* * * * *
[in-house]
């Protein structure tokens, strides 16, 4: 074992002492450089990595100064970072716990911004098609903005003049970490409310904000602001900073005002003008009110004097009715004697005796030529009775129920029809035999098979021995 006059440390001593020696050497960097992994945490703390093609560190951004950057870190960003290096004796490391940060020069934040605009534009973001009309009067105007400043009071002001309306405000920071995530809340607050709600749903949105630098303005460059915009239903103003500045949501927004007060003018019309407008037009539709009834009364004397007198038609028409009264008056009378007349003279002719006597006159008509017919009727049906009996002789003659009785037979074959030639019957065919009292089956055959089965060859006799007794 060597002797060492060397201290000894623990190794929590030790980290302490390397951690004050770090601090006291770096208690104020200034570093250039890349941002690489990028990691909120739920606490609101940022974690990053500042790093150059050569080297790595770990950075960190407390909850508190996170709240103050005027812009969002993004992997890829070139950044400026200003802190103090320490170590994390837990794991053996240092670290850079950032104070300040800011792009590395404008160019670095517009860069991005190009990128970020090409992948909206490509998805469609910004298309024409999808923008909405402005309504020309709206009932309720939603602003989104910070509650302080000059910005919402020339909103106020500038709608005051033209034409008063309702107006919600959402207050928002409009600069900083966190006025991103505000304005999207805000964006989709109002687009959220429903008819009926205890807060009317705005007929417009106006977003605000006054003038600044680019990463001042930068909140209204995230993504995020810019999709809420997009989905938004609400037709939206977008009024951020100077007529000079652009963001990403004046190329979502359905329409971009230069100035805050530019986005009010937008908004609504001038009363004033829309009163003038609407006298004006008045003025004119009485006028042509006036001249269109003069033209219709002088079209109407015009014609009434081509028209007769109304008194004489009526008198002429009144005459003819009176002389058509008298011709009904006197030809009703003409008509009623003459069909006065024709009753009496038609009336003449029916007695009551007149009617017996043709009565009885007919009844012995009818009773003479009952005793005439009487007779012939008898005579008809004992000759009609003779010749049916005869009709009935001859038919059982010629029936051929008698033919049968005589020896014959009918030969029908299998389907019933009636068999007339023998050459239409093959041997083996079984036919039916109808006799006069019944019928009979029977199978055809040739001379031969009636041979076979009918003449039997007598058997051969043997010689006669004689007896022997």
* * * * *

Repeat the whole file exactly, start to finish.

[in-house]
């Protein structure tokens, strides 16, 4: 074992002492450089990595100064970072716990911004098609903005003049970490409310904000602001900073005002003008009110004097009715004697005796030529009775129920029809035999098979021995 006059440390001593020696050497960097992994945490703390093609560190951004950057870190960003290096004796490391940060020069934040605009534009973001009309009067105007400043009071002001309306405000920071995530809340607050709600749903949105630098303005460059915009239903103003500045949501927004007060003018019309407008037009539709009834009364004397007198038609028409009264008056009378007349003279002719006597006159008509017919009727049906009996002789003659009785037979074959030639019957065919009292089956055959089965060859006799007794 060597002797060492060397201290000894623990190794929590030790980290302490390397951690004050770090601090006291770096208690104020200034570093250039890349941002690489990028990691909120739920606490609101940022974690990053500042790093150059050569080297790595770990950075960190407390909850508190996170709240103050005027812009969002993004992997890829070139950044400026200003802190103090320490170590994390837990794991053996240092670290850079950032104070300040800011792009590395404008160019670095517009860069991005190009990128970020090409992948909206490509998805469609910004298309024409999808923008909405402005309504020309709206009932309720939603602003989104910070509650302080000059910005919402020339909103106020500038709608005051033209034409008063309702107006919600959402207050928002409009600069900083966190006025991103505000304005999207805000964006989709109002687009959220429903008819009926205890807060009317705005007929417009106006977003605000006054003038600044680019990463001042930068909140209204995230993504995020810019999709809420997009989905938004609400037709939206977008009024951020100077007529000079652009963001990403004046190329979502359905329409971009230069100035805050530019986005009010937008908004609504001038009363004033829309009163003038609407006298004006008045003025004119009485006028042509006036001249269109003069033209219709002088079209109407015009014609009434081509028209007769109304008194004489009526008198002429009144005459003819009176002389058509008298011709009904006197030809009703003409008509009623003459069909006065024709009753009496038609009336003449029916007695009551007149009617017996043709009565009885007919009844012995009818009773003479009952005793005439009487007779012939008898005579008809004992000759009609003779010749049916005869009709009935001859038919059982010629029936051929008698033919049968005589020896014959009918030969029908299998389907019933009636068999007339023998050459239409093959041997083996079984036919039916109808006799006069019944019928009979029977199978055809040739001379031969009636041979076979009918003449039997007598058997051969043997010689006669004689007896022997």